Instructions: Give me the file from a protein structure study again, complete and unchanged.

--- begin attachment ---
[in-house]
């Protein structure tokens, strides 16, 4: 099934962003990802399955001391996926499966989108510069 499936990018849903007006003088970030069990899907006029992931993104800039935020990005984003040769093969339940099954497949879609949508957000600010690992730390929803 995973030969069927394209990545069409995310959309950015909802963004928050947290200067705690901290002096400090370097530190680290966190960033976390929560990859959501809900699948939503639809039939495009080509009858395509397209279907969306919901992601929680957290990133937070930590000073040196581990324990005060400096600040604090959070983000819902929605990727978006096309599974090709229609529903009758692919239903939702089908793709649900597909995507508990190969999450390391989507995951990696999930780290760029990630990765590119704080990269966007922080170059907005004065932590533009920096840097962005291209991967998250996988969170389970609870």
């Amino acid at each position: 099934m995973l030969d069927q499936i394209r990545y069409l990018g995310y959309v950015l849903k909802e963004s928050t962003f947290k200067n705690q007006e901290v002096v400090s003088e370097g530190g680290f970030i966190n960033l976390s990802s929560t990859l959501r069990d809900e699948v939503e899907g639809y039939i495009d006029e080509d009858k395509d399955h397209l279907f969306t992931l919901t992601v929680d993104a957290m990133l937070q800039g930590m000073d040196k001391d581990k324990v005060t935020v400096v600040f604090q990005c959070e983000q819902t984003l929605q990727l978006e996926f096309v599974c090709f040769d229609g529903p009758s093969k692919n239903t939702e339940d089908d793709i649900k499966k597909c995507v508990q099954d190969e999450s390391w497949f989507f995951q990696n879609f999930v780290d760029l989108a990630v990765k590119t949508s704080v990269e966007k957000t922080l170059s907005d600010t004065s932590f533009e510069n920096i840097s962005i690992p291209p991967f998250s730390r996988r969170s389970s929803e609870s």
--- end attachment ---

[in-house]
């Protein structure tokens, strides 16, 4: 099934962003990802399955001391996926499966989108510069 499936990018849903007006003088970030069990899907006029992931993104800039935020990005984003040769093969339940099954497949879609949508957000600010690992730390929803 995973030969069927394209990545069409995310959309950015909802963004928050947290200067705690901290002096400090370097530190680290966190960033976390929560990859959501809900699948939503639809039939495009080509009858395509397209279907969306919901992601929680957290990133937070930590000073040196581990324990005060400096600040604090959070983000819902929605990727978006096309599974090709229609529903009758692919239903939702089908793709649900597909995507508990190969999450390391989507995951990696999930780290760029990630990765590119704080990269966007922080170059907005004065932590533009920096840097962005291209991967998250996988969170389970609870």
């Amino acid at each position: 099934m995973l030969d069927q499936i394209r990545y069409l990018g995310y959309v950015l849903k909802e963004s928050t962003f947290k200067n705690q007006e901290v002096v400090s003088e370097g530190g680290f970030i966190n960033l976390s990802s929560t990859l959501r069990d809900e699948v939503e899907g639809y039939i495009d006029e080509d009858k395509d399955h397209l279907f969306t992931l919901t992601v929680d993104a957290m990133l937070q800039g930590m000073d040196k001391d581990k324990v005060t935020v400096v600040f604090q990005c959070e983000q819902t984003l929605q990727l978006e996926f096309v599974c090709f040769d229609g529903p009758s093969k692919n239903t939702e339940d089908d793709i649900k499966k597909c995507v508990q099954d190969e999450s390391w497949f989507f995951q990696n879609f999930v780290d760029l989108a990630v990765k590119t949508s704080v990269e966007k957000t922080l170059s907005d600010t004065s932590f533009e510069n920096i840097s962005i690992p291209p991967f998250s730390r996988r969170s389970s929803e609870s």